SRKW surfacing blow
This article first appeared in the June 2018 issue of the WHALE Report (CWR Member's exclusive quarterly newsletter). This newsletter is full of compelling information and magnificent photographs of the whales. If you aren't already a CWR Member, you may want to consider becoming one. Your financial support helps us continue our studies and speak out on behalf of the Southern Resident orcas.
While Southern Resident orcas are mostly quiet at the ocean surface (except for their surfacing "blow" and when they generate loud sounds from slapping and splashing the surface water), they are not as quiet as you might think when they're underwater. When the SRKWs disappear underwater, it's difficult for them to see: each other and where they are heading. In this habitat, underwater visibility is typically no more than 50 meters, and at night is minimal. However, all of the Southern Residents still must communicate with one another, and navigate and hunt for food. Making noise is how they solve these problems. Sound travels very efficiently below the ocean surface and doesn't discern day and night.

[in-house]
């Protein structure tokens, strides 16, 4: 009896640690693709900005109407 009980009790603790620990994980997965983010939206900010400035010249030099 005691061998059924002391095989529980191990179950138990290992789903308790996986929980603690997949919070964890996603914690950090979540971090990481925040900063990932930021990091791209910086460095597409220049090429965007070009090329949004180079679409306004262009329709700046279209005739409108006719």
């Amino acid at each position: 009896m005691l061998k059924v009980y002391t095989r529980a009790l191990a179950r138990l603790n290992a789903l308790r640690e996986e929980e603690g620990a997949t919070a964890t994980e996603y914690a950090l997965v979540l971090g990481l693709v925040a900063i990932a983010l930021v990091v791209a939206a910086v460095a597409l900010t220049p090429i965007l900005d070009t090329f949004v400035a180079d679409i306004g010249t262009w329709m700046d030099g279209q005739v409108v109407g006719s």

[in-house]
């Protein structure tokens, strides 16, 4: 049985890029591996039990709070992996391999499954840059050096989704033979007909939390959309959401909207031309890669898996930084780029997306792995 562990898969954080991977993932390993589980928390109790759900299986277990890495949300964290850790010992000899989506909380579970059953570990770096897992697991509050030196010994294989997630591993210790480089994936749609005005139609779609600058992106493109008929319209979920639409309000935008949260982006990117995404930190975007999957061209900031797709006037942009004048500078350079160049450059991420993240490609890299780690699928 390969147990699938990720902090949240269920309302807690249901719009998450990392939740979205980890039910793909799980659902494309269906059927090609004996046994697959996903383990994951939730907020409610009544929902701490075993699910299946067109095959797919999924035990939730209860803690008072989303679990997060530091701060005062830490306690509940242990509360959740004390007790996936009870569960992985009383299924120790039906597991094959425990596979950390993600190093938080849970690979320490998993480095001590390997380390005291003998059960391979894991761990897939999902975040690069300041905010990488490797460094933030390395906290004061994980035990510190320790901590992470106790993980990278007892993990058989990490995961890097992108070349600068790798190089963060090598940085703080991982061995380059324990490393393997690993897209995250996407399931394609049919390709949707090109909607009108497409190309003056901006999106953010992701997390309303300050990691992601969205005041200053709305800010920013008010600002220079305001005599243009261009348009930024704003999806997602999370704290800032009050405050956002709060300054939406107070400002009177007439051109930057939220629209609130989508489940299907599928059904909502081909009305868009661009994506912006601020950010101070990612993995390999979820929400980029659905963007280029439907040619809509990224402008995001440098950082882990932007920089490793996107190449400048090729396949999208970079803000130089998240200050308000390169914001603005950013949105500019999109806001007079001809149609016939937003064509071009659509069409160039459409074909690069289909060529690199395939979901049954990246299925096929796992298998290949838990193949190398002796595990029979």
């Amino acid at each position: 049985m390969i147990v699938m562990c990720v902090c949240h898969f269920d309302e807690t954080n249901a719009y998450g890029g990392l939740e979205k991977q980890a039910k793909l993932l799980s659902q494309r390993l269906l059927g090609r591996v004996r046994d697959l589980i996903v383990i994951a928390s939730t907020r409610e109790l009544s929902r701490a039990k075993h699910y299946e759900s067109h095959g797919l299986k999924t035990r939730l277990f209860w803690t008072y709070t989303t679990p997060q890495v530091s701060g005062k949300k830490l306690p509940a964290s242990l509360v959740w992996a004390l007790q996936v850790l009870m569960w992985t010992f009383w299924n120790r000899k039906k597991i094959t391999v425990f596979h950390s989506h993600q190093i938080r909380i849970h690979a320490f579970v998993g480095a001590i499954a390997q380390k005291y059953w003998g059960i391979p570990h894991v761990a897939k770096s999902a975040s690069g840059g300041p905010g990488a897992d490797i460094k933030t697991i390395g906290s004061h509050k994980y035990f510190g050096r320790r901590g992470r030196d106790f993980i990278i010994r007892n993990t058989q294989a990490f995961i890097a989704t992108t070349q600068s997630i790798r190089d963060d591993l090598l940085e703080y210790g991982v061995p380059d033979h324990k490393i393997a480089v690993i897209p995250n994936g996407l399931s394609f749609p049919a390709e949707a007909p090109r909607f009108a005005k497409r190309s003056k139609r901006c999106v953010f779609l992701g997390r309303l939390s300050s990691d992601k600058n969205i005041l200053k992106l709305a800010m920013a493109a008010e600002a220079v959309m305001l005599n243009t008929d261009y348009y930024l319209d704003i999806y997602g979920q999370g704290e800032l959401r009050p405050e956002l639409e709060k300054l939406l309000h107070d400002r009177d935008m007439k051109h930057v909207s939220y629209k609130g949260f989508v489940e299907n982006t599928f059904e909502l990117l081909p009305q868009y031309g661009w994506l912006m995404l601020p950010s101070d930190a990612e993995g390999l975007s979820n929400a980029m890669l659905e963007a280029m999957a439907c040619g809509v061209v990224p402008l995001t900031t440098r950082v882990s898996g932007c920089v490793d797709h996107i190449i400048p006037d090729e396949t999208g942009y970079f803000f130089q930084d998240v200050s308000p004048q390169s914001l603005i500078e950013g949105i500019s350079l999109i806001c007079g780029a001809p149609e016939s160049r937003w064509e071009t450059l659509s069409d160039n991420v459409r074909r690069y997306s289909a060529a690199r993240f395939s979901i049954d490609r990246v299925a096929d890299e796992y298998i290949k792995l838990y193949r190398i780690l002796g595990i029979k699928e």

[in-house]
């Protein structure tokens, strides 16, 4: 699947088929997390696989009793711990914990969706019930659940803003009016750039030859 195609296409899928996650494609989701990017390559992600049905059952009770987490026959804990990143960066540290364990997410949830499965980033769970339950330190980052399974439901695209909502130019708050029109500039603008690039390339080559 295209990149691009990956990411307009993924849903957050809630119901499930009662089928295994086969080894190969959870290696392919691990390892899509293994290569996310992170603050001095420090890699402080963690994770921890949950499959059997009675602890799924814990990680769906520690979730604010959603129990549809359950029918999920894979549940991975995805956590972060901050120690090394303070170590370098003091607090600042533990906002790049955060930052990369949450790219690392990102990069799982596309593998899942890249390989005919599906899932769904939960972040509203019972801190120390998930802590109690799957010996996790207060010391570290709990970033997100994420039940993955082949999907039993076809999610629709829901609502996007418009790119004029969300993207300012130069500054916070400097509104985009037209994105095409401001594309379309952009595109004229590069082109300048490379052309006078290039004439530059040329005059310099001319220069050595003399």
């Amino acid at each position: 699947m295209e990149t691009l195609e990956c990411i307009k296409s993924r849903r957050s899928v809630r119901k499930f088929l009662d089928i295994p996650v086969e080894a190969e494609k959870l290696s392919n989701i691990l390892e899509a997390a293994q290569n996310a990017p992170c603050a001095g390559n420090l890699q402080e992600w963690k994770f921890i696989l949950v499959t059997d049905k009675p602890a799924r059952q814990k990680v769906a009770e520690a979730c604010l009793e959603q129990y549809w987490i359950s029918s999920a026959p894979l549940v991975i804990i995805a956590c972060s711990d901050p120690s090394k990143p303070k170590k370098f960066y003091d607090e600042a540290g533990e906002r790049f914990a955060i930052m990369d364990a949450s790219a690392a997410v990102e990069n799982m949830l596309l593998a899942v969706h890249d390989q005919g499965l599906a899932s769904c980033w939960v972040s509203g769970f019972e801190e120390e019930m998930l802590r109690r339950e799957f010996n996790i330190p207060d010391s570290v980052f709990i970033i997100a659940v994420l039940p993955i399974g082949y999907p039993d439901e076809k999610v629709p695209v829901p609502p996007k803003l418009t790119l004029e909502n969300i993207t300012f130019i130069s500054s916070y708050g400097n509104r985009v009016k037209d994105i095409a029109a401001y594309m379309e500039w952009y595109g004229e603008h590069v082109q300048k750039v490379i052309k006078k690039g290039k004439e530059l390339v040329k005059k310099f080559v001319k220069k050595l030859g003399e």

J, K, and L pod use echolocation clicks to navigate and locate prey, and various pulsed call types and tonal whistles to communicate (calls seem to be more common than whistles). Researchers have identified at least 25 call types; while not all SRKWs use all calls, they seem to be able to understand the entire language. Researchers have given each of the call types a letter and number designation (e.g., S1).
SOUNDS MADE BY Southern Resident Killer Whales
Blows: The familiar sound heard when an orca is surfacing (air exchange, exhalation/inhalation); heard and seen by shoreline whale watchers and boaters. Listen to blows on the About Orcas page of whaleresarch.com.
Echolocation: Used for underwater navigation and hunting for prey; referred to as Click Trains. Listen to echolocation clicks, snaps, and pops on the About Orcas page of whaleresarch.com.
Discrete Calls: Used for social communication. Listen to the orcas' unique call types on the About Orcas page of whaleresarch.com.
SRKWs underwater in the Salish Sea